journal = "Journal of the Acoustical Society of America",
issn = "0001-4966",
publisher = "Acoustical Society of America",
number = "6",

}

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TY - JOUR

T1 - Non-song social call bouts of migrating humpback whales

AU - Rekdahl, Melinda

AU - Dunlop, Rebecca

AU - Goldizen, Anne

AU - Garland, Ellen Clare

AU - Biassoni, Nicoletta

AU - Miller, Patrick

AU - Noad, Michael

N1 - This work was funded by the E&P Sound and Marine Life Joint Industry Programme (JIP), managed by the International Association of Oil and Gas Producers (OGP), the U.S. Bureau of Ocean Energy Management (BOEM), and the U.S. Office of Naval Research (ONR) with additional in-kind support from the Australian Defence Science and Technology Organisation.

PY - 2015/6

Y1 - 2015/6

N2 - The use of stereotyped calls within structured bouts has been described for a number of species and may increase the information potential of call repertoires. Humpback whales produce a repertoire of social calls, although little is known about the complexity or function of these calls. In this study, digital acoustic tag recordings were used to investigate social call use within bouts, the use of bouts across different social contexts, and whether particular call type combinations were favored. Call order within bouts was investigated using call transition frequencies and information theory techni- ques. Call bouts were defined through analysis of inter-call intervals, as any calls within 3.9 s of each other. Bouts were produced significantly more when new whales joined a group compared to groups that did not change membership, and in groups containing multiple adults escorting a female and calf compared to adult only groups. Although social calls tended to be produced in bouts, there were few repeated bout types. However, the order in which most call types were produced within bouts was non-random and dependent on the preceding call type. These bouts appear to be at least partially governed by rules for how individual components are combined.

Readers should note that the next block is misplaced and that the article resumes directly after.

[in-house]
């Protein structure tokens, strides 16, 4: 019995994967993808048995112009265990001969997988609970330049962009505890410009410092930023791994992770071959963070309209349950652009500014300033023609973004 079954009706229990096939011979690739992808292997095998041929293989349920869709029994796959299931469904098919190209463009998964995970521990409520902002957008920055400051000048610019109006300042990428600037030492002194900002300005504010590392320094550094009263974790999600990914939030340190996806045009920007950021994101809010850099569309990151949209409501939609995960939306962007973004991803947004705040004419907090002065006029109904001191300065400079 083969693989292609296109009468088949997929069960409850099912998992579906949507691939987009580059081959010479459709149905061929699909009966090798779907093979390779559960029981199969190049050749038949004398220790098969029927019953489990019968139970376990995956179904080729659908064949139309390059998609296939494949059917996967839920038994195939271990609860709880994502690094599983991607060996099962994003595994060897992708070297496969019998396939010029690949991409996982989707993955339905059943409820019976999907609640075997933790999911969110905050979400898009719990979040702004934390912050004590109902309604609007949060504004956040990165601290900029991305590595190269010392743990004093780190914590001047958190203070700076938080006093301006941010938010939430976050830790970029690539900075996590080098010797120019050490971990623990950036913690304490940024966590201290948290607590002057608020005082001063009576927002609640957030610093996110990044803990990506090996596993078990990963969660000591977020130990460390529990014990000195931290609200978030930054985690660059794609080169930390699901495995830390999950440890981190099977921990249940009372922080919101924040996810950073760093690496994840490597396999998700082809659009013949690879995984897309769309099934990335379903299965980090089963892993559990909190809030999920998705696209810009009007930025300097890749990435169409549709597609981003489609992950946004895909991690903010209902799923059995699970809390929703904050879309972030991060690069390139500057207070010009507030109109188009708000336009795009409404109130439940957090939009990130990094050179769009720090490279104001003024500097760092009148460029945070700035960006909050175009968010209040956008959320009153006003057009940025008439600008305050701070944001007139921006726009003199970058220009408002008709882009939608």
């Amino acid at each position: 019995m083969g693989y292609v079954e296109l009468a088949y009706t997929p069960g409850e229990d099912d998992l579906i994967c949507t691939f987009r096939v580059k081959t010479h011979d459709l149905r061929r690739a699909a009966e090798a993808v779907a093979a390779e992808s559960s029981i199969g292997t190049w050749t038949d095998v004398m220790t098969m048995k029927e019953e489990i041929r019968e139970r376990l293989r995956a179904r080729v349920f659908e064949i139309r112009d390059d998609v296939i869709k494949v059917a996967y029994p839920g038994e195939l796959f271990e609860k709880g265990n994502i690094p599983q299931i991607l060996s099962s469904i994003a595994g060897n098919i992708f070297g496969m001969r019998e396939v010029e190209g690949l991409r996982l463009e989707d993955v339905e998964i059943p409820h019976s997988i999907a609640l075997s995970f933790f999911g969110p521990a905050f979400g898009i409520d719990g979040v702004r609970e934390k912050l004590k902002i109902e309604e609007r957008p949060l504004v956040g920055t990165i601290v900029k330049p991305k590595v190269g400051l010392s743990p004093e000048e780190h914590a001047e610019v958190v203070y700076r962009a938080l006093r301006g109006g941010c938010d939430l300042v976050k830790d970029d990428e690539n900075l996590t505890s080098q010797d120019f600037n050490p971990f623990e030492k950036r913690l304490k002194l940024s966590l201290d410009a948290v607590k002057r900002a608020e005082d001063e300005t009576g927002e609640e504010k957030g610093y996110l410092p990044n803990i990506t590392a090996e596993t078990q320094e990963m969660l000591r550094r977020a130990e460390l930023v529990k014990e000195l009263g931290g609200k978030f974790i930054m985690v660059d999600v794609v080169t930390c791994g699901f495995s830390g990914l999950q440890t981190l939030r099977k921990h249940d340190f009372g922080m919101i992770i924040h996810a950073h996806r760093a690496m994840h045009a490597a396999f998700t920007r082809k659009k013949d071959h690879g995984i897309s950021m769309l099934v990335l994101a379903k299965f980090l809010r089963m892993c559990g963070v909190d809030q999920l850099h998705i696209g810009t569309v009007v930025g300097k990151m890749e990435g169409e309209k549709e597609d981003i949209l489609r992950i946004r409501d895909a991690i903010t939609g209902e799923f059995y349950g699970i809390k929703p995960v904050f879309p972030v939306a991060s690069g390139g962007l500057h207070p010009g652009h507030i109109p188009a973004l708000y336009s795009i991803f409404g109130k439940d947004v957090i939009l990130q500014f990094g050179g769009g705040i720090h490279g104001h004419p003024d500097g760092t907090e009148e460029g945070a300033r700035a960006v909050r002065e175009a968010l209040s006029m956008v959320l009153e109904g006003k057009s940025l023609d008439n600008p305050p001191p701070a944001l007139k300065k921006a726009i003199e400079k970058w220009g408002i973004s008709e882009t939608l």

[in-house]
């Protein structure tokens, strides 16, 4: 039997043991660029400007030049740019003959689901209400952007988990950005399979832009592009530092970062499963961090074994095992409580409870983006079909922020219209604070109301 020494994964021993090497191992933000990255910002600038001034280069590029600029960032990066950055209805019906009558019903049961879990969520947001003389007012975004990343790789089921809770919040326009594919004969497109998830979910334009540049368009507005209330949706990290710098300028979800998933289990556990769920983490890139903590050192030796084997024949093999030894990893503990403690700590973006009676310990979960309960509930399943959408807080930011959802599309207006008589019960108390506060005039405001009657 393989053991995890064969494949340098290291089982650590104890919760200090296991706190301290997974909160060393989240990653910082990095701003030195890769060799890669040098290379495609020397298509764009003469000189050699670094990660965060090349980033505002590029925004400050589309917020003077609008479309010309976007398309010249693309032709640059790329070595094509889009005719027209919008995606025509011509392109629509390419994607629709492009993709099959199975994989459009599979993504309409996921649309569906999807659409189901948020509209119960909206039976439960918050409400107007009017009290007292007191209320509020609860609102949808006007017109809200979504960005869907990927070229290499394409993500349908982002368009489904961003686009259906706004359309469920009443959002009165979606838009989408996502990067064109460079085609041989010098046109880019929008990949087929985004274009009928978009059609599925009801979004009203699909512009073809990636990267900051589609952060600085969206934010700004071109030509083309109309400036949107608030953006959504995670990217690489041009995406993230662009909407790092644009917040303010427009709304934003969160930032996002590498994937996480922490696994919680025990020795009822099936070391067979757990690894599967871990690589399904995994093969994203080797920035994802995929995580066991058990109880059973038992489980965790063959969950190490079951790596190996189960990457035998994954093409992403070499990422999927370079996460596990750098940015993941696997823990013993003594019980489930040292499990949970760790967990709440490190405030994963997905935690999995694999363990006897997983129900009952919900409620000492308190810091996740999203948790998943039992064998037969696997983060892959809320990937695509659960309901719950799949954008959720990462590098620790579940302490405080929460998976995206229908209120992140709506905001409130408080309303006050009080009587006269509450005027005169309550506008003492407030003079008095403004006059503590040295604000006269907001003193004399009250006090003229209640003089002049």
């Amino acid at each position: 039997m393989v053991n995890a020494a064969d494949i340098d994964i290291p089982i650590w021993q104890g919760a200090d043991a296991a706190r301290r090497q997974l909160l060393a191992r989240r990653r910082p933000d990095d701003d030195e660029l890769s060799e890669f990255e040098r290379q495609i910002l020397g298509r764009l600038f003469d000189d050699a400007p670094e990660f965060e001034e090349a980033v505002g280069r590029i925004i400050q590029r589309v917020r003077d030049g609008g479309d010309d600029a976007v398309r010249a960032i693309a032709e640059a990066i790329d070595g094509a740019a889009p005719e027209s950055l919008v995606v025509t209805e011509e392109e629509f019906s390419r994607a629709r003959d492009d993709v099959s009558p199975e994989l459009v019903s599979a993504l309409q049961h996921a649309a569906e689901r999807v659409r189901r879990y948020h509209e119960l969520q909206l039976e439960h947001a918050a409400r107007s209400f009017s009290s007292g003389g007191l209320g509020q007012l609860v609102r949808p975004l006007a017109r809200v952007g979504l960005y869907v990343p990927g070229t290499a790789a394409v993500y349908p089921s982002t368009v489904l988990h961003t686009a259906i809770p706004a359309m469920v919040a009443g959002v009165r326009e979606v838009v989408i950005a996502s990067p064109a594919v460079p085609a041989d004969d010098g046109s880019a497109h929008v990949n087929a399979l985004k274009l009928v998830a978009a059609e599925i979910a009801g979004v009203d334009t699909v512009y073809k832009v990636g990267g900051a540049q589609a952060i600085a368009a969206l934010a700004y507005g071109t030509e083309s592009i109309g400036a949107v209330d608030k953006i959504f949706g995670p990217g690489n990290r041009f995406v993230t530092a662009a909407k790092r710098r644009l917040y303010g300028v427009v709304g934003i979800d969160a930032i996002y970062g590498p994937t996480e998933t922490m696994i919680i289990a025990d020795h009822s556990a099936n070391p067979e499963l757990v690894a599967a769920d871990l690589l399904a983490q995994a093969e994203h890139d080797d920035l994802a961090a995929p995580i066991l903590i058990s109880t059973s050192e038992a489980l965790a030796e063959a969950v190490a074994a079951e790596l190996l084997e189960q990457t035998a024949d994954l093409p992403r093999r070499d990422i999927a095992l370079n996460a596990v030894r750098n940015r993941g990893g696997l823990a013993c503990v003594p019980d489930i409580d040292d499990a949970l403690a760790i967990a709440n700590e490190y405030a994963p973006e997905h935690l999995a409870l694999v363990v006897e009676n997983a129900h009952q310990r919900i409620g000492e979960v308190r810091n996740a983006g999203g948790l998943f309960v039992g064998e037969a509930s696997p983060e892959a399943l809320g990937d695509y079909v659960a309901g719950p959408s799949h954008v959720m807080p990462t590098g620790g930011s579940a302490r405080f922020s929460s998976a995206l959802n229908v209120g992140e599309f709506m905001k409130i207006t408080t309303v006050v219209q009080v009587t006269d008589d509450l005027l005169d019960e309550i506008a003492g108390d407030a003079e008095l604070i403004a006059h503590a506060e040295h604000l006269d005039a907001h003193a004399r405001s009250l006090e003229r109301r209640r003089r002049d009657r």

AB - The use of stereotyped calls within structured bouts has been described for a number of species and may increase the information potential of call repertoires. Humpback whales produce a repertoire of social calls, although little is known about the complexity or function of these calls. In this study, digital acoustic tag recordings were used to investigate social call use within bouts, the use of bouts across different social contexts, and whether particular call type combinations were favored. Call order within bouts was investigated using call transition frequencies and information theory techni- ques. Call bouts were defined through analysis of inter-call intervals, as any calls within 3.9 s of each other. Bouts were produced significantly more when new whales joined a group compared to groups that did not change membership, and in groups containing multiple adults escorting a female and calf compared to adult only groups. Although social calls tended to be produced in bouts, there were few repeated bout types. However, the order in which most call types were produced within bouts was non-random and dependent on the preceding call type. These bouts appear to be at least partially governed by rules for how individual components are combined.

U2 - 10.1121/1.4921280

DO - 10.1121/1.4921280

M3 - Article

VL - 137

SP - 3042

EP - 3053

JO - Journal of the Acoustical Society of America

JF - Journal of the Acoustical Society of America

SN - 0001-4966

IS - 6

ER -